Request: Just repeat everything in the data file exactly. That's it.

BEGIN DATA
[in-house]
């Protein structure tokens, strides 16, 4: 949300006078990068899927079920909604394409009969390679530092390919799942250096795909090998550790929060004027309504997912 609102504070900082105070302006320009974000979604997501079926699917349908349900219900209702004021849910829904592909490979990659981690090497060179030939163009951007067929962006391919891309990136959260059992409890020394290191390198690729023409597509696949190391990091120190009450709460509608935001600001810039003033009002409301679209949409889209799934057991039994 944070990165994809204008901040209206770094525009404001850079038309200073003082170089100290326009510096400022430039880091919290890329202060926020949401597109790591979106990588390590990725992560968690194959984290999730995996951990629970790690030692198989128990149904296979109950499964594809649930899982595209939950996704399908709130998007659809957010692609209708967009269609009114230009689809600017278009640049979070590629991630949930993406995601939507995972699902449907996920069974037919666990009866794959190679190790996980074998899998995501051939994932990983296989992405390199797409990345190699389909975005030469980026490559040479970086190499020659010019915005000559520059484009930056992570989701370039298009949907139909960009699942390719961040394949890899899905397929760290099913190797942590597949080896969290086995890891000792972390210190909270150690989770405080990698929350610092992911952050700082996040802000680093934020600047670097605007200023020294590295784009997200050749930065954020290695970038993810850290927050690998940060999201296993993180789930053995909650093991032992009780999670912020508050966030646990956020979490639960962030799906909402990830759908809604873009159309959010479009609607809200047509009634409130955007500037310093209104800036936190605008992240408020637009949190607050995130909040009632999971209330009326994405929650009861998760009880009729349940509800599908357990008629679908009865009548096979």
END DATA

[in-house]
């Protein structure tokens, strides 16, 4: 949300006078990068899927079920909604394409009969390679530092390919799942250096795909090998550790929060004027309504997912 609102504070900082105070302006320009974000979604997501079926699917349908349900219900209702004021849910829904592909490979990659981690090497060179030939163009951007067929962006391919891309990136959260059992409890020394290191390198690729023409597509696949190391990091120190009450709460509608935001600001810039003033009002409301679209949409889209799934057991039994 944070990165994809204008901040209206770094525009404001850079038309200073003082170089100290326009510096400022430039880091919290890329202060926020949401597109790591979106990588390590990725992560968690194959984290999730995996951990629970790690030692198989128990149904296979109950499964594809649930899982595209939950996704399908709130998007659809957010692609209708967009269609009114230009689809600017278009640049979070590629991630949930993406995601939507995972699902449907996920069974037919666990009866794959190679190790996980074998899998995501051939994932990983296989992405390199797409990345190699389909975005030469980026490559040479970086190499020659010019915005000559520059484009930056992570989701370039298009949907139909960009699942390719961040394949890899899905397929760290099913190797942590597949080896969290086995890891000792972390210190909270150690989770405080990698929350610092992911952050700082996040802000680093934020600047670097605007200023020294590295784009997200050749930065954020290695970038993810850290927050690998940060999201296993993180789930053995909650093991032992009780999670912020508050966030646990956020979490639960962030799906909402990830759908809604873009159309959010479009609607809200047509009634409130955007500037310093209104800036936190605008992240408020637009949190607050995130909040009632999971209330009326994405929650009861998760009880009729349940509800599908357990008629679908009865009548096979």